“I just don’t get it,” May remarked that night as she, Em, Dom, and Trina sat around a small, wobbly table at one of the local pubs. They were already a couple drinks in, and May was whisper-yelling over the ruckus of music and laughter pressing in from all sides. “If this is all so normal, how come I’ve never seen anything like it before?”
Trina and Dom shared look of confusion.
“Are you saying there are only humans on the island you’re from?” Trina asked skeptically. “Like, no magic or anything?”
“No!” May answered, a bit louder than she intended. In a quieter voice, she continued. “Why do you think that is?”
The others shrugged and Em wrapped an arm around her shoulder. “I wouldn’t worry about it, babe. The world’s a big place. Imagine the stories you’ll have to tell Omi when we get back!”
Even though there was nothing funny about what Em had said, May giggled anyway. The liquor made something about the idea of telling her nephew about the things she had seen on this trip seem ridiculous to her. While she laughed, Em leaned in and kissed her.
That was the other thing May found incredible about Tenna: here, no one looked twice when she and Em were affectionate with one another. May was nervous the first time Em took her hand as they walked through the village. But soon enough she too embraced the way they could openly flirt and kiss without so much as a sideways glance.
This particular kiss, fueled in part by copious amounts of alcohol, had already morphed into a furious make-out session. May all but climbed onto Em’s lap, their roaming hands always stopping just shy of inappropriate territory.
“Easy, kids. You’re supposed to be professionals,” Trina drawled. She cast a restless glance to the corner of the room as Dom signaled for another round.
Fresh drinks arrived just as the band came back from a break. They picked up their instruments and launched into a fast, folksy-sounding song that made Dom slam his fist on the table.
“This song!” he shouted over the scandalized voices of his startled friends. “I’m dancing to this. Who’s coming with me?”
“Don’t look at me,” Trina replied. “I’ve got my eye on that hot little piece in the corner by the pool table. If he thinks I’m with you tonight, all bets are off. Fuck, you are such a shitty wingman.”
“Whatever,” Dom sang, standing up to make his way around the table. “You’re not even trying. C’mon, Emmy. You’re up!”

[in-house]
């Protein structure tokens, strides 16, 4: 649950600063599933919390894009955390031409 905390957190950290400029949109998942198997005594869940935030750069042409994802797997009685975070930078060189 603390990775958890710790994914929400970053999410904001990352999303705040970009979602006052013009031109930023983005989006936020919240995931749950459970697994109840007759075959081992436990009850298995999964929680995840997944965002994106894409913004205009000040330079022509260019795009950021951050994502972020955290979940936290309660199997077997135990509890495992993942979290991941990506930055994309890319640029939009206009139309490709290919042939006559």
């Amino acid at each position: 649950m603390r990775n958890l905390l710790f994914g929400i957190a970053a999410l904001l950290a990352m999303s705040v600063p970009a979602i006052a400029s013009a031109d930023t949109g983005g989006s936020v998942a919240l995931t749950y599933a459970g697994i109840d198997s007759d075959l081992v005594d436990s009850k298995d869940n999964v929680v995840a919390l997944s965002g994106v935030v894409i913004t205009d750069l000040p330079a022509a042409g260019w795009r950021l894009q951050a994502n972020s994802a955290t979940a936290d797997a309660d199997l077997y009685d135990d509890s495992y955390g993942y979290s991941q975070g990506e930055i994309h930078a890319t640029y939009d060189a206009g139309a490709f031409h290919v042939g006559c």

Em groaned as he heaved her from her seat and away from May’s lips. The two of them shoved at each other as they made their way to the small, crowded dance floor.
Flushed and happy, May laughed loudly.
“They’re such dorks,” she grinned, watching them over her glass.
“Yeah,” Trina replied, turning in her seat to get a better view. “I’m glad they can still be so cool with each other.”
Pausing with her glass half-raised May frowned.
“Why?” she asked and continued with her sip.
“How many people manage to stay friends after a hook-up gone wrong?”
May spluttered, choking on her drink.
Trina’s face fell.
“Oh, shit,” her cheeks went red. “I’m guessing you didn’t know about that, huh?”
“What do you mean?” May wheezed, still trying to catch her breath.
“It’s not like they were dating or anything.” Trina shifted awkwardly. “They were just super close, gave it a shot, and decided they were better off as friends. Which, for what it’s worth, I completely agree with.”
But May wasn’t listening anymore.
She was watching Em and Dom as they danced wildly, making fun of one another’s moves. They weren’t even touching, but whereas only a moment earlier May had seen a couple of friends, she now could only see former lovers. Nothing felt as innocuous as it looked.
It was probably the booze working its twisted magic, but May was suddenly overwhelmed. Every little thing that had been eating away at her – the Loyals and the Wishes, Em returning to Tenna against Welkin’s best efforts, and now this – hit her all at once and made her feel dizzy. Her mind raced, second-guessing everything. Why were they really here? What was Em really doing with her?
But it was a single voice in May’s mind that rang out over the cacophony of her jealousy and doubt: did she even know Em at all?
May pushed her drink away and stood up on uneasy legs.
“I’m feeling kind of tired,” her voice was taut with the threat of tears. She knew she wasn’t fooling Trina but it was better than staying. “I’m supposed to be doing a ride-along on patrol in the morning. I should probably get to bed.”
“May, c’mon,” Trina pleaded, knowing full well it wasn’t going to do any good.
With a shake of her head, May made her way into the crowd. She pushed to the door, giving Em one last glance before shoving it open and disappearing into the night.
Banner art by @flowerveil